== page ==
Hans Christian Andersen, were he alive today, would recognise little of his story in Frozen. The original The Snow Queen concerns itself with two young children, Kai and Gerda. One day, Kai gets a shard from the Snow Queens mirror in his eye that causes him to change and become mean-spirited. He is taken away to the Snow Queens palace at the North Pole and Gerda must venture forth on a quest to rescue him. Most noticeably, the film changes the characters around entirely. There are no equivalents of Kai and Gerda and no magic mirror. The Snow Queen is substantially rewritten as the character of the older sister Elsa but she is more sympathetic than evil just someone with a freezing power that she has yet to control, whereas the fairytales Snow Queen controlled all of winter and was in league with The Devil. The Snow Queen has no sister in the fairytale, although Anna sort of goes on a journey that approximates Gerdas quest. In fact, the only other character that vaguely even approximates anybody in the story is that of the reindeer that accompanies her, although here it is not a talking animal. The Snow Queen has been filmed numerous times see other versions listed here such as The Snow Queen (1995) and Snow Queen (tv mini-series, 2002).
Frozen comes from Chris Buck, who previously co-directed Disneys Tarzan (1999) and Sonys Surfs Up (2007), and newcomer Jennifer Lee. Lee is an interesting choice in that her only prior credit had been as the co-writer of Disneys last animated feature Wreck-It Ralph (2012). Clearly mindful of the accusations levelled at Pixar in recent years that they had were an exclusive boys club that did not admit woman directors, not even featured any lead female characters, Jennifer Lee was sprung ahead of the queue to become a full director here despite her lack of experience. Certainly, the results worked far more harmoniously than with the strained effort that Pixar made to employ a womans touch on Brave (2012) that ended with Brenda Chapman quitting over creative differences and the film being a beast with two heads that just didnt work on screen.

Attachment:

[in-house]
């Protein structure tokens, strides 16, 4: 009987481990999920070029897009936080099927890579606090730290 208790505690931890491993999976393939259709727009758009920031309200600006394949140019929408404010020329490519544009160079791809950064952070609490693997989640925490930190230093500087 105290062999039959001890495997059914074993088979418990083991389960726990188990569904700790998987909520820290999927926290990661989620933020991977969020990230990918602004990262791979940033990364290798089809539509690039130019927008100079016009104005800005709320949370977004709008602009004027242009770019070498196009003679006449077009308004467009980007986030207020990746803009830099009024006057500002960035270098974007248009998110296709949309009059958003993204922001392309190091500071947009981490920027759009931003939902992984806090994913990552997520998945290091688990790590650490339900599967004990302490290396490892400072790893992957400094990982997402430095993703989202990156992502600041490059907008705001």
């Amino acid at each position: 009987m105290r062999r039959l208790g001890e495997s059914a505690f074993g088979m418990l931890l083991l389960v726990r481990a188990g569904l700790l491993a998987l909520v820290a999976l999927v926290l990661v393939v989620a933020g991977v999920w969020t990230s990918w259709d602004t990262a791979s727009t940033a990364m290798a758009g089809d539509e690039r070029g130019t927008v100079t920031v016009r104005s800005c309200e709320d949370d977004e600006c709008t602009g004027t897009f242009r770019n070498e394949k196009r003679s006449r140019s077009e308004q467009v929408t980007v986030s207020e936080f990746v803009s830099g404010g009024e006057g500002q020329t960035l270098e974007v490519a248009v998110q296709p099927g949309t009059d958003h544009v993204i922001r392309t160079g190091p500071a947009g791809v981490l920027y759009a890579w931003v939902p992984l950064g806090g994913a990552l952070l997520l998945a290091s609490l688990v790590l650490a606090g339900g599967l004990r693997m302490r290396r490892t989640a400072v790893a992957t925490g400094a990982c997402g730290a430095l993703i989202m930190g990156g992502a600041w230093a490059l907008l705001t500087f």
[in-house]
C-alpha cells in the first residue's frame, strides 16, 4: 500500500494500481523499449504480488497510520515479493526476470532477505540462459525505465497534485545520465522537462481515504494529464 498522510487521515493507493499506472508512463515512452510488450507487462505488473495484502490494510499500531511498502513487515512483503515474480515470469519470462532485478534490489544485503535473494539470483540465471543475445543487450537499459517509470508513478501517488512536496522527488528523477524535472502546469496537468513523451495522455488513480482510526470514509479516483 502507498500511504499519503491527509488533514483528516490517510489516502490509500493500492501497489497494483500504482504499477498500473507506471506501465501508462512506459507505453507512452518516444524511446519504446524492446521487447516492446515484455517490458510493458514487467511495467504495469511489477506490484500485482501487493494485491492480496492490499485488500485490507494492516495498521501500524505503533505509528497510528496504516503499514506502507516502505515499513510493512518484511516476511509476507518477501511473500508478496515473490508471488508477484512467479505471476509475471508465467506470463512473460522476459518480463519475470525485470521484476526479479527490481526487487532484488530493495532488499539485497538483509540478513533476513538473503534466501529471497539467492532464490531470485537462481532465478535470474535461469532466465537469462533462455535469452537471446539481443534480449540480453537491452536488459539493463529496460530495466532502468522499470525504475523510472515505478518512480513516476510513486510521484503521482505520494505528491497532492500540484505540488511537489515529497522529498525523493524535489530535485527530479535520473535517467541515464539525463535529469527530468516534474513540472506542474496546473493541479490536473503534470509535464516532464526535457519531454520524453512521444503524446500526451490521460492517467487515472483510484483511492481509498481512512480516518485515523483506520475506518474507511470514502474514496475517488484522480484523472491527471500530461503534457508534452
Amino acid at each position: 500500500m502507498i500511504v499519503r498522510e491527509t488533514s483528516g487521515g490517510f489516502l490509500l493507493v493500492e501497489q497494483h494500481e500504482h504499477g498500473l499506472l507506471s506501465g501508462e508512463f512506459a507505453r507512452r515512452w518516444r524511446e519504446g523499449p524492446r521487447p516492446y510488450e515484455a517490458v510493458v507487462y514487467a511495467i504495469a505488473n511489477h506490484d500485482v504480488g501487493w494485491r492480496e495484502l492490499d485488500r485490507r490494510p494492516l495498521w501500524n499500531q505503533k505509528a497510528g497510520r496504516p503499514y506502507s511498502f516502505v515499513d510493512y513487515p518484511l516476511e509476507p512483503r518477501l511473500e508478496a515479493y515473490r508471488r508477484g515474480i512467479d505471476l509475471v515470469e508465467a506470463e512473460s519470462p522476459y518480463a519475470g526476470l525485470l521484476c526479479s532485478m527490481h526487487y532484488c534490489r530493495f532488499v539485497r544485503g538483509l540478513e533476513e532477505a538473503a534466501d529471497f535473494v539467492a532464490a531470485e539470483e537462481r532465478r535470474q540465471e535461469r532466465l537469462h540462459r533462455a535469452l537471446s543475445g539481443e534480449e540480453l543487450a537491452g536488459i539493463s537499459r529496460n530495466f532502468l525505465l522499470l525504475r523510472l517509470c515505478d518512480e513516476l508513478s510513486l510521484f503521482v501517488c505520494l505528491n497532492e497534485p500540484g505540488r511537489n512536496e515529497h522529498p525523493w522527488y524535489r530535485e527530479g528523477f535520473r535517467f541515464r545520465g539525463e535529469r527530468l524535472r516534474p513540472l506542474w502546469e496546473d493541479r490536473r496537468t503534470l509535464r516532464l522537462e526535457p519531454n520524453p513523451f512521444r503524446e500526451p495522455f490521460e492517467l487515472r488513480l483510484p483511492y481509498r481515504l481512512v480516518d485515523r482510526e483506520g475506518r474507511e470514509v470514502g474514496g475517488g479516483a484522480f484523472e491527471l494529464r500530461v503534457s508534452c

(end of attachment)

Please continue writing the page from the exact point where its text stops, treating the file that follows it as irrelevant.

For the most part, Frozen works nicely. The animation has a beautiful sweep that looks good in the 3D format, even includes some occasionally lovely images like where Elsa freezes the surface of a lake as she flees out across it. The characters end up being likeable. Anna is eventually a character whose emotional arcs as to who she can trust and her quest for familial conciliation works with a reasonable degree of strength and humour. There is the immensely endearing sidekick of the snowman Olaf who you want to instantly rush out and buy as a collectible figurine. It is a Disney film that you could say readily pushes all of the requisite buttons with an audience. It is also the first Disney film in more than a decade to feature songs, although most of these pass by amiably enough.
On the other hand, there is also a good deal of Frozen that feels like formula. The theme of sisterly conciliation never comes with a great deal of depth, while Annas romantic arc of falling for the wrong guy while failing to see the one right under her nose is a well tried and true one. Also the sidekicks seem more grafted on that anything else Olaf the snowman who dreams of revelling in the sun without knowing what it is steals much of the film but you also wonder why he is there, his presence never seems to organically grow out of the plot, rather feels as though someone in the story team made the executive decision that we need to boilerplate on a standard animation sidekick here. The same goes for the trolls they seem there as plot deus ex machina rather than exist as part of a world where the mythological sits alongside a Scandinavian kingdom. On the whole though, Frozen works amiably enough better than recent Disney fairytale princess efforts like Tangled (2010) and Brave, a couple rungs below The Little Mermaid and The Princess and the Frog (2009), but never coming anywhere near the pantheon of their animated greats.
Frozen was hugely successful and became the highest-grossing animated film of all time.